[11] K. Kotarsky, N. E. Nilsson, E. Flodgren, C. Owman, B. Olde,
Biochem. Biophys. Res. Commun. 2003, 301, 406 – 410.
[12] E. Le Poul, C. Loison, S. Struyf, J. Y. Springael, et al., J. Biol.
Chem. 2003, 278, 25481 – 25489.
[13] N. E. Nilsson, K. Kotarsky, C. Owman, B. Olde, Biochem. Biophys. Res. Commun. 2003, 303, 1047 – 1052.
[14] R. Bartoov-Shifman, G. Ridner, K. Bahar, N. Rubins, M. D.
Walker, J. Biol. Chem. 2007, 282, 23561 – 23571.
[15] S. G. Rasmussen, H. J. Choi, D. M. Rosenbaum, T. S. Kobilka,
et al., Nature 2007, 450, 383 – 387.
[16] S. Yohannan, S. Faham, D. Yang, J. P. Whitelegge, J. U.
Bowie, Proc. Natl. Acad. Sci. U. S. A. 2004, 101, 959 – 963.
[17] C. S. Sum, I. G. Tikhonova, S. Neumann, S. Engel, et al., J.
Biol. Chem. 2007, 282, 29248 – 29255.
[18] G. E. Rovati, V. Capra, R. R. Neubig, Mol. Pharmacol. 2007,
71, 959 – 964.
[19] L. S. Barak, L. Menard, S. S. Ferguson, A. M. Colapietro, M.
G. Caron, Biochemistry 1995, 34, 15407 – 15414.
[20] J. H. Perlman, A. O. Colson, W. Wang, K. Bence, et al., J. Biol.
Chem. 1997, 272, 11937 – 11942.
[21] S. C. Sealfon, L. Chi, B. J. Ebersole, V. Rodic, et al., J. Biol.
Chem. 1995, 270, 16683 – 16688.
i
2008 WILEY-VCH Verlag GmbH & Co. KGaA, Weinheim
Arch. Pharm. Chem. Life Sci. 2008, 341, 753 – 761
[22] R. Mitchell, D. McCulloch, E. Lutz, M. Johnson, et al.,
Nature 1998, 392, 411 – 414.
[23] C. Gales, A. Kowalski-Chauvel, M. N. Dufour, C. Seva, et al.,
J. Biol. Chem. 2000, 275, 17321 – 17327.
[24] R. He, D. D. Browning, R. D. Ye, J. Immunol. 2001, 166,
4099 – 4105.
[25] I. G. Tikhonova, C. S. Sum, S. Neumann, S. Engel, et al., J.
Med. Chem. 2008, 51, 625 – 633.
[26] F. Boeckler, H. Lanig, P. Gmeiner, J. Med. Chem. 2005, 48,
694 – 709.
[27] J. R. Bunzow, H. H. van Tol, D. K. Grandy, P. Albert, et al.,
Nature 1988, 336, 783 – 787.
[28] F. Libert, M. Parmentier, A. Lefort, C. Dinsart, et al., Science
1989, 244, 569 – 572.
[29] H. A. Overton, A. J. Babbs, S. M. Doel, M. C. Fyfe, et al., Cell
Metab. 2006, 3, 167 – 175.
[30] A. J. Brown, S. Jupe, C. P. Briscoe, DNA Cell Biol. 2005, 24,
54 – 61.
[31] D. K. Covington, C. A. Briscoe, A. J. Brown, C. K. Jayawickreme, Biochem. Soc. Trans. 2006, 34, 770 – 773.
[32] D. Piomelli, Nat. Rev. Neurosci. 2003, 4, 873 – 884.
[33] T. Soga, T. Ohishi, T. Matsui, T. Saito, et al., Biochem. Biophys. Res. Commun. 2005, 326, 744 – 751.
[34] Z. L. Chu, R. M. Jones, H. He, C. Carroll, et al., Endocrinology
2007, 148, 2601 – 2609.
[35] Z. L. Chu, C. Carroll, J. Alfonso, V. Gutierrez, et al., Endocrinology 2008, 149 (5), 2038 – 2047.
[36] D. M. Garrido, D. F. Corbett, K. A. Dwornik, A. S. Goetz, et
al., Bioorg. Med. Chem. Lett. 2006, 16, 1840 – 1845.
[37] C. P. Briscoe, A. J. Peat, S. C. McKeown, D. F. Corbett, et al.,
Br. J. Pharmacol. 2006, 148, 619 – 628.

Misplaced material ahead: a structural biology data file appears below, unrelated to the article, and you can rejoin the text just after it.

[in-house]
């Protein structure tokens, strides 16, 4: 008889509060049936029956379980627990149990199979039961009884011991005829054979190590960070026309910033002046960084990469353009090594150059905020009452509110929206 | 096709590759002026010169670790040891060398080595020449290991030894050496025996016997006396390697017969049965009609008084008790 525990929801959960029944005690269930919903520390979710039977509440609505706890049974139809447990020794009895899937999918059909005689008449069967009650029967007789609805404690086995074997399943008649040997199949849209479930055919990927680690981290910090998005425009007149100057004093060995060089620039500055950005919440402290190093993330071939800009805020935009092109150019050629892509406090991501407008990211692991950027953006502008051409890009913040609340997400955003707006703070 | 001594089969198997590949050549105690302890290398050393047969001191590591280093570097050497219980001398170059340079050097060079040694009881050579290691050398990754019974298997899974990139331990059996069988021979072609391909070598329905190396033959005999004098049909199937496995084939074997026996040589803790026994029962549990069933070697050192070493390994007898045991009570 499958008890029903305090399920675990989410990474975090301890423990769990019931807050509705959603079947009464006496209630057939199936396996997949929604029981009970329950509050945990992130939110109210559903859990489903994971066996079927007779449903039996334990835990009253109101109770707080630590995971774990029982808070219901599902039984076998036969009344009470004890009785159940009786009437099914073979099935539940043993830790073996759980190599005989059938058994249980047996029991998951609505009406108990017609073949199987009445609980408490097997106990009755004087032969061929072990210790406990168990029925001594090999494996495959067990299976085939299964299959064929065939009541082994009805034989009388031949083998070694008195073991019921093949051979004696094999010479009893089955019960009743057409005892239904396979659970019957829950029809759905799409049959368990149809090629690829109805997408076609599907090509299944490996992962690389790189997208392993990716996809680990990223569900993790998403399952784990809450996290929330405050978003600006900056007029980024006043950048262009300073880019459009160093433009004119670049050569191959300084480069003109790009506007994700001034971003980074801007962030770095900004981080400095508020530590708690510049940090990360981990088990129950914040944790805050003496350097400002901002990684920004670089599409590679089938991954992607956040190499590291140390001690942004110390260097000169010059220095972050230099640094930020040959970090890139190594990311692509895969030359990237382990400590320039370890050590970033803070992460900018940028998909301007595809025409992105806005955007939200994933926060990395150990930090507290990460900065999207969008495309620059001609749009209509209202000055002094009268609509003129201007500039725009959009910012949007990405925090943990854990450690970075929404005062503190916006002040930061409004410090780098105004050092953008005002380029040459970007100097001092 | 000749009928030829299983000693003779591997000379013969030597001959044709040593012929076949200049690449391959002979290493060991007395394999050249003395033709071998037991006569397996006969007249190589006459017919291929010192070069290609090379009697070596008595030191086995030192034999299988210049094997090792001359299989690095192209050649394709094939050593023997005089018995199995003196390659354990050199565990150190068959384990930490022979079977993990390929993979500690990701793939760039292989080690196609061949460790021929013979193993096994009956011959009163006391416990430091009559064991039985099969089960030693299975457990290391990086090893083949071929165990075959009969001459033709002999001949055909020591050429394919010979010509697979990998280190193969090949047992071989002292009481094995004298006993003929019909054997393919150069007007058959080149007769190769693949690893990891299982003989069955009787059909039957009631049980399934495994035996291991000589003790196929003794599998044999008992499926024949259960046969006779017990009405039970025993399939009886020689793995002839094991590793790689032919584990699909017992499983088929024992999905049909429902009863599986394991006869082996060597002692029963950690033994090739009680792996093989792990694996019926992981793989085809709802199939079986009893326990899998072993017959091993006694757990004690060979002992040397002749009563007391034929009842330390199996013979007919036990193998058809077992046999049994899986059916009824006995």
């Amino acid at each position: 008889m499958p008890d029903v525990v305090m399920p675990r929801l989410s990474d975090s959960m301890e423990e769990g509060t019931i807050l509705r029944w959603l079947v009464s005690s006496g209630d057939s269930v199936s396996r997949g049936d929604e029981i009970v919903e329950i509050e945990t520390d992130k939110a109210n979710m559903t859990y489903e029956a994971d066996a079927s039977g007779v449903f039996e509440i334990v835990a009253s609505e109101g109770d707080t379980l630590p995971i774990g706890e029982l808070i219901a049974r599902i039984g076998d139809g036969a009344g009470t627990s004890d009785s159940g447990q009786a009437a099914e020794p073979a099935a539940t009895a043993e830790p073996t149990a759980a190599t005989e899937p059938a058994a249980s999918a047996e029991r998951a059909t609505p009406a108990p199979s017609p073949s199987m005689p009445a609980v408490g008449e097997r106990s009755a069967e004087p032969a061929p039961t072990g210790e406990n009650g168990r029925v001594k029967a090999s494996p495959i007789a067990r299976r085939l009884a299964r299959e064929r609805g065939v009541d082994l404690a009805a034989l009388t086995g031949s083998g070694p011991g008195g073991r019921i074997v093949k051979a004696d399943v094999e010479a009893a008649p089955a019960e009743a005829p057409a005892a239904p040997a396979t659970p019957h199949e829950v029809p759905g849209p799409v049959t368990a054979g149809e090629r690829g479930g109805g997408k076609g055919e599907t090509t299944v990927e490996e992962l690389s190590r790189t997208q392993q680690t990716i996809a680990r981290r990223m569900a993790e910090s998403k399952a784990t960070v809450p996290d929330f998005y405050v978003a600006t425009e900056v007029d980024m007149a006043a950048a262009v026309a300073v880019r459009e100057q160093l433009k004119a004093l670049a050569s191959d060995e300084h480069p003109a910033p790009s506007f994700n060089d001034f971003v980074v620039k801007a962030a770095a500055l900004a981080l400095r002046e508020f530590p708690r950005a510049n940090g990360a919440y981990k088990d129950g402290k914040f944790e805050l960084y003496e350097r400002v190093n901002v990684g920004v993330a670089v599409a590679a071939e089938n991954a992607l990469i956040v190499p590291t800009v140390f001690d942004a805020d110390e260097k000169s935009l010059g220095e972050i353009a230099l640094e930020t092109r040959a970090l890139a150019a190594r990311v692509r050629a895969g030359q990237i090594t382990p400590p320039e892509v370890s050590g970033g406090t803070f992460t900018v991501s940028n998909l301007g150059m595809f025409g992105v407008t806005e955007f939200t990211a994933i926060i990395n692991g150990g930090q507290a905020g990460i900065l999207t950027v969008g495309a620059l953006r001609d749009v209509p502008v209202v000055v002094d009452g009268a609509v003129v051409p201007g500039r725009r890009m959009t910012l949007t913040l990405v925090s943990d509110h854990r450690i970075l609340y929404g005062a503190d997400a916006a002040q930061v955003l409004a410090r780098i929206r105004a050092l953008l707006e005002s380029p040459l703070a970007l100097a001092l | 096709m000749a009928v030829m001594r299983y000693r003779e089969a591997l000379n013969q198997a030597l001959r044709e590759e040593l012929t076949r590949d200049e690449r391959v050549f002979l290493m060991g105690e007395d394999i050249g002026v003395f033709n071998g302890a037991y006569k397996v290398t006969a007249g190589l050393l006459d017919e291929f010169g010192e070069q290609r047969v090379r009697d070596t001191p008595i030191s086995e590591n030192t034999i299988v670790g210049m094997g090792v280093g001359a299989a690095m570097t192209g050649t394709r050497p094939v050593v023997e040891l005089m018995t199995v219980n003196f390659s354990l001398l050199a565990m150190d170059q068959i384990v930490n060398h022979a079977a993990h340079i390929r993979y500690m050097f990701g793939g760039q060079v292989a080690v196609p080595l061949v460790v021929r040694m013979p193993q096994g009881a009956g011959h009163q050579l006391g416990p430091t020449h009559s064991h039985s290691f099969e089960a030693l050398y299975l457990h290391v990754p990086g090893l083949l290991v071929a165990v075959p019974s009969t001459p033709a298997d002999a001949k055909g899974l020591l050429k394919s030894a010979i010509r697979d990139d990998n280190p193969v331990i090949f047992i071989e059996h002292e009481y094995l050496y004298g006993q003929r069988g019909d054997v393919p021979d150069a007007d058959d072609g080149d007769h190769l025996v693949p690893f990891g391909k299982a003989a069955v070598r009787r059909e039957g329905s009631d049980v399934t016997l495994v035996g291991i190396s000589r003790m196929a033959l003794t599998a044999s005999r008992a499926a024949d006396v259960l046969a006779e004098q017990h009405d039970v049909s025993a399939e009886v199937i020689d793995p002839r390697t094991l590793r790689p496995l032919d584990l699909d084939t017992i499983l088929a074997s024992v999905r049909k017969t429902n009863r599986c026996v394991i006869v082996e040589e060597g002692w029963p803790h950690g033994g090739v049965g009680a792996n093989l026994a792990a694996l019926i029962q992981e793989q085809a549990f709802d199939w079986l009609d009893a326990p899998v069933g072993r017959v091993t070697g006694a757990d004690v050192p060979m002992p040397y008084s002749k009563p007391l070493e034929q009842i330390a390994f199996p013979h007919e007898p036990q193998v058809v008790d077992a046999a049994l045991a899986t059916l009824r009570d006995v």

[38] S. C. McKeown, D. F. Corbett, A. S. Goetz, T. R. Littleton, et
al., Bioorg. Med. Chem. Lett. 2007, 17, 1584 – 1589.
[39] S. Karaki, R. Mitsui, H. Hayashi, I. Kato, et al., Cell Tissue Res.
2006, 324, 353 – 360.
[40] X. Wang, R. L. Miyares, G. P. Ahern, J. Physiol. 2005, 564,
541 – 547.
[41] F. Rodriguez de Fonseca, M. Navarro, R. Gomez, L. Escuredo, Nature 2001, 414, 209 – 212.
[42] W. Y. Fujimoto, S. A. Metz, Endocrinology 1987, 120, 1750 –
1757.
[43] W. Y. Fujimoto, J. Teague, Diabetes 1989, 38, 625 – 628.
[44] W. A. Seyffert Jr., L. L. Madison, Diabetes 1967, 16, 765 – 776.
[45] W. B. Greenough 3rd, S. R. Crespin, D. Steinberg, Lancet
1967, 2, 1334 – 1336.
[46] J. D. McGarry, R. L. Dobbins, Diabetologia 1999, 42, 128 –
138.
[47] G. Boden, X. Chen, J. Rosner, M. Barton, Diabetes 1995, 44,
1239 – 1242.
[48] G. Boden, Endocr. Pract. 2001, 7, 44 – 51.
[49] G. Stewart, T. Hira, A. Higgins, C. P. Smith, J. T. McLaughlin, Am. J. Physiol. Cell. Physiol. 2006, 290, C785 – 792.
[50] K. Fujiwara, F. Maekawa, T. Yada, Am. J. Physiol. Endocrinol.
Metab. 2005, 289, 670 – 677.
[51] H. Shapiro, S. Shachar, I. Sekler, M. Hershfinkel, M. D.
Walker, Biochem. Biophys. Res. Commun. 2005, 335, 97 – 104.
www.archpharm.com
Arch. Pharm. Chem. Life Sci. 2008, 341, 753 – 761
Nutrient-sensing GPCRs as Novel Targets for Type 2 Diabetes
[52] Y. Zhang, M. Xu, S. Zhang, L. Yan, et al., J. Mol. Endocrinol.
2007, 38, 651 – 661.
[57] Y. H. Hong, Y. Nishimura, D. Hishikawa, H. Tsuzuki, et al.,
Endocrinology 2005, 146, 5092 – 5099.
[53] S. Hardy, W. El – Assaad, E. Przybytkowski, E. Joly, et al., J.
Biol. Chem. 2003, 278, 31861 – 31870.
[58] P. Cohen, C. Zhao, X. Cai, J. M. Montez, et al., J. Clin. Invest.
2001, 108, 1113 – 1121.
[54] P. Steneberg, N. Rubins, R. Bartoov-Shifman, M. D. Walker,
H. Edlund, Cell Metab. 2005, 1, 245 – 258.
[59] T. M. Wolever, R. G. Josse, L. A. Leiter, J. L. Chiasson, Metabolism 1997, 46, 805 – 811.
[55] W. A. Fenton, R. A. Gravel, D. S. Rosenblatt in The Metabolic
and Molecular Bases of Inherited Disease (Eds.: C. R. Scriver, A.
L. Beaudet, D. Valle, W. S. Sly), McGraw-Hill Book Co, New
York, 2000, pp. 2165 – 2193.
[60] A. Andoh, T. Tsujikawa, Y. Fujiyama, Curr. Pharm. Des.
2003, 9, 347 – 358.
[61] L. Lauffer, R. Iakoubov, P. L. Brubaker, Endocrinology 2008,
149, 2035 – 2037.
[56] Y. Xiong, N. Miyamoto, K. Shibata, M. A. Valasek, et al.,
Proc. Natl. Acad. Sci. U. S. A. 2004, 101, 1045 – 1050.
[62] H. Ge, X. Li, J. Weiszmann, P. Wang, et al., Endocrinology
2008, 149, 4519 – 4526.
i
2008 WILEY-VCH Verlag GmbH & Co. KGaA, Weinheim
761
www.archpharm.com
Документ
Категория
Без категории
Просмотров
9
Размер файла
1 074 Кб
Теги
acid, physiological, thein, diabetes, role, receptors, typed, fatty, binding
1/--страниц
Пожаловаться на содержимое документа